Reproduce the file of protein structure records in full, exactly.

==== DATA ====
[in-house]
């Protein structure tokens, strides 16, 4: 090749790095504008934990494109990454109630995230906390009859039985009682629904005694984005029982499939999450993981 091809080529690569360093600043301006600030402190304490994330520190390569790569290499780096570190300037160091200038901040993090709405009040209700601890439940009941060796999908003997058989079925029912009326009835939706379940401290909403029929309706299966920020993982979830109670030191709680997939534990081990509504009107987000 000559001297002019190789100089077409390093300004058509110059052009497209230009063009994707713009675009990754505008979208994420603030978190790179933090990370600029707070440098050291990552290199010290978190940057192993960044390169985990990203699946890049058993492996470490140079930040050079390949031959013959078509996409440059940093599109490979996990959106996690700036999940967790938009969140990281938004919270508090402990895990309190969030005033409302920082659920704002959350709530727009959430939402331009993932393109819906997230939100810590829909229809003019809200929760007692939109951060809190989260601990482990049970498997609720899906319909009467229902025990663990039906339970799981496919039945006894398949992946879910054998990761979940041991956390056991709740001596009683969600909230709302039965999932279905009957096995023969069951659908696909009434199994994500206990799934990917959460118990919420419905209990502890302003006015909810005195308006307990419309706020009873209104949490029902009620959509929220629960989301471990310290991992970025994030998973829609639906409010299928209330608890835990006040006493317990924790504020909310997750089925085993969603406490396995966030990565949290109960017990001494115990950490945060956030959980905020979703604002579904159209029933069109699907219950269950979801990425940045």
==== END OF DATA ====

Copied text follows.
[in-house]
């Protein structure tokens, strides 16, 4: 090749790095504008934990494109990454109630995230906390009859039985009682629904005694984005029982499939999450993981 091809080529690569360093600043301006600030402190304490994330520190390569790569290499780096570190300037160091200038901040993090709405009040209700601890439940009941060796999908003997058989079925029912009326009835939706379940401290909403029929309706299966920020993982979830109670030191709680997939534990081990509504009107987000 000559001297002019190789100089077409390093300004058509110059052009497209230009063009994707713009675009990754505008979208994420603030978190790179933090990370600029707070440098050291990552290199010290978190940057192993960044390169985990990203699946890049058993492996470490140079930040050079390949031959013959078509996409440059940093599109490979996990959106996690700036999940967790938009969140990281938004919270508090402990895990309190969030005033409302920082659920704002959350709530727009959430939402331009993932393109819906997230939100810590829909229809003019809200929760007692939109951060809190989260601990482990049970498997609720899906319909009467229902025990663990039906339970799981496919039945006894398949992946879910054998990761979940041991956390056991709740001596009683969600909230709302039965999932279905009957096995023969069951659908696909009434199994994500206990799934990917959460118990919420419905209990502890302003006015909810005195308006307990419309706020009873209104949490029902009620959509929220629960989301471990310290991992970025994030998973829609639906409010299928209330608890835990006040006493317990924790504020909310997750089925085993969603406490396995966030990565949290109960017990001494115990950490945060956030959980905020979703604002579904159209029933069109699907219950269950979801990425940045």